The peptide samples were separated on an Ultimate 3000 Rapid Separation Liquid chromatography (RSLC) nano system with ProFlow flow control device coupled to a Q Exactive HF mass spectrometer (both from Thermo Scientific, Hamburg, Germany). On the nano liquid chromatography (nanoLC) system, peptides were concentrated on a trapping-column (Acclaim C18 PepMap100, 100 µm 2 cm) using 0.1% TFA at a flowrate of 20 µl/min and subsequently separated on a reverse phase main-column (Acclaim C18 PepMap100, 75 µm 50 cm, Thermo Scientific, Waltham, MA, USA) using a binary gradient consisted of A: 0.1% formic acid (FA) and B: 84% acetonitrile, 0.1% FA at a flowrate of 250 nl/min. The gradient increased linearly from 3% A to 29.7% B over 75 min. Three washing steps at 95% of organic solvent B at the end of the gradient were applied to prevent carry-over into the next run. For the mass spectrometry (MS) analysis, the normalized collision energy was set at 27% and AGC target value at 3 × 106. The resolution, isolation width and injection time were set as described in each paragraph. For the measurement with Orbitrap Fusion Lumos Tribrid Mass Spectrometer, the normalized collision energy was set at 32% and AGC target value at 3 × 106. The resolution was set at 240,000, isolation width m/z value of 0.4 m/z and injection time at 500 ms.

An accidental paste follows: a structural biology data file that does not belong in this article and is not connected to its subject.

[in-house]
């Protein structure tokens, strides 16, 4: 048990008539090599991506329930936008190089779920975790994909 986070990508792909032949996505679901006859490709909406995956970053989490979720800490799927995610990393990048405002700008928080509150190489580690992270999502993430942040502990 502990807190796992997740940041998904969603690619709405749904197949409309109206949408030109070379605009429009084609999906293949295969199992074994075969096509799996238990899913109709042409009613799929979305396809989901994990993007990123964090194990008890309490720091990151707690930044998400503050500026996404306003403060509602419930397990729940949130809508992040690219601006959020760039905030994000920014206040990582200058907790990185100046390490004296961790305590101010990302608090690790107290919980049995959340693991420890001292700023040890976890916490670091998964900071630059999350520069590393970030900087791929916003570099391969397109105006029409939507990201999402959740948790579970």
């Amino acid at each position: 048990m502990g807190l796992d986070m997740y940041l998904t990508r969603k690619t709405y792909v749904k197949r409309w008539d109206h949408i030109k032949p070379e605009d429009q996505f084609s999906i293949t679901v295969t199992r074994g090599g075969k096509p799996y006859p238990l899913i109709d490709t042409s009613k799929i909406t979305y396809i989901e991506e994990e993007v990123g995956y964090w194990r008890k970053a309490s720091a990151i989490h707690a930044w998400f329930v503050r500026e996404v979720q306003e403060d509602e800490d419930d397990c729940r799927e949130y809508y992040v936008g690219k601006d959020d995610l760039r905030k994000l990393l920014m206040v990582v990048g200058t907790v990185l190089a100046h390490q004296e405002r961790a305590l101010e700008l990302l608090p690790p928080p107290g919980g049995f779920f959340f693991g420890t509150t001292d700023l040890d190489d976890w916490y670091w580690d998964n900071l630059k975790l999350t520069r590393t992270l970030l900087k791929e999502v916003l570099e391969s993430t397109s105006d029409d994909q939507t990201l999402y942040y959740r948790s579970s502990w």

Data analysis using skyline and R